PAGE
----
• Wisconsin: Lake Gordon of Peshtigo drainage (Michigan State University 2015), and UW-Madison Botany Pond of Upper Rock drainage (Wisconsin Dept of Natural Resources 2010)

Ecology: Nymphoides peltata is a perennial herb that grows in lakes, ponds, swamps and channels with slow-moving water (Campbell et al. 2010, Grosse and Mevi-Schutz 1987, IL DNR 2005). Nymphoides peltata can grow in water 0.5-4.0 m deep and it tolerates anaerobic environments (Grosse and Mevi-Schutz 1987, OISAP 2013). This species can also survive on mudflats (Campbell et al. 2010). The growing season for is this species is April – late October; leaves have a 23 – 43 day life span (IL DNR 2005). Nymphoides peltata overwinters as dormant rhizomes (IL DNR 2005).

The small fruits contain hairy seeds that float in the water and can attach to animals (Benson et al. 2004, IL DNR 2005). Research by Cook (1990) shows dispersal mechanisms may include transport by waterfowl as well as chain-like rafts of floating seed. This species can also reproduce vegetatively; plant fragments (from nodes and leaves) and rhizomes can develop into new plants (MISIN 2013, OSIAP 2013).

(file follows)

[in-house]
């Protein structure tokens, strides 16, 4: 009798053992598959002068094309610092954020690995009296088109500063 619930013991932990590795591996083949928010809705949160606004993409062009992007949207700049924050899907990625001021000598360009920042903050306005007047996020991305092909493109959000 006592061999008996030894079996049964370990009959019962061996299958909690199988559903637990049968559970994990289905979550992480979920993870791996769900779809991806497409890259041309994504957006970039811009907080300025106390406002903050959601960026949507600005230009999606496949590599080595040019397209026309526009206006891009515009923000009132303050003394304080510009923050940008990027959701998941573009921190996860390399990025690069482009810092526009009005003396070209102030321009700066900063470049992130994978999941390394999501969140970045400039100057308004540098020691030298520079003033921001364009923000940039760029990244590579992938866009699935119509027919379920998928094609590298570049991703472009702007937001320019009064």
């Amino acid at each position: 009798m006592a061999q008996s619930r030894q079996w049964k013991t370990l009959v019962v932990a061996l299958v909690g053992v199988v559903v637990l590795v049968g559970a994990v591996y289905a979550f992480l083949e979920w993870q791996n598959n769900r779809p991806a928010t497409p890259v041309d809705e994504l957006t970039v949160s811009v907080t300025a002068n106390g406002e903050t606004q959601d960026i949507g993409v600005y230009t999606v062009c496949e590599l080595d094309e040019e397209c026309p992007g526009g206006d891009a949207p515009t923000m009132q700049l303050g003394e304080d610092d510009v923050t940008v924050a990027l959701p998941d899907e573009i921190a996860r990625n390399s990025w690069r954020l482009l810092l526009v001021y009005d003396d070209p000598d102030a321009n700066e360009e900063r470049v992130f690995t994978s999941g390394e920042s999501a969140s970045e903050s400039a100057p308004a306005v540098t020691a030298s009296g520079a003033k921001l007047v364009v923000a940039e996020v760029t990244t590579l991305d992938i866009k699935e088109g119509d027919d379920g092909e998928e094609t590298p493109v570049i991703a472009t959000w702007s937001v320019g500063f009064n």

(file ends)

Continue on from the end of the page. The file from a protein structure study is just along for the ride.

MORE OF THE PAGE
Means of Introduction: Commonly cultivated as an ornamental species for ponds, N. peltata has been both accidentally and intentionally released into lakes and rivers with some nuisance populations becoming established (Benson et al. 2004). Secondary infestations may result as seed and fragments of plant segments disperse downstream or within a lake (Cook 1990; MISIN 2013).

Status: Established where mentioned above.

Impact of Introduction: Nymphoides peltata typically develops monotypic dense patches which may exclude other native plants and create stagnant, low-oxygen conditions in the water below (DiTomaso and Healey 2003). These areas of stagnant waters can be an ideal location for mosquitos to breed (OISAP 2013). If the population of yellow floating heart is large enough, fish and other wildlife may be forced to relocate (CEH 2004). The mat-like patches impede recreational activities such as fishing, water skiing, swimming and boating. (CEH 2004, Lui et al. 2010, WI DNR 2012)

Nymphoides peltata can move nitrogen and phosphorus up from the sediment into the aboveground biomass and back down into the root structure during the winter (Brock et al. 1983). Areas dominated by N. peltata were associated with higher macroinvertebrate species richness, densities, and biomass than in areas without macrophytes (Brock and Van der Velde 1996), although this may be due to macrophyte structure and not strictly N. peltata.

Remarks: Plants such as Hydrilla verticillata can hitchhike with ornamental species when mail-ordered.

References: (click for full references)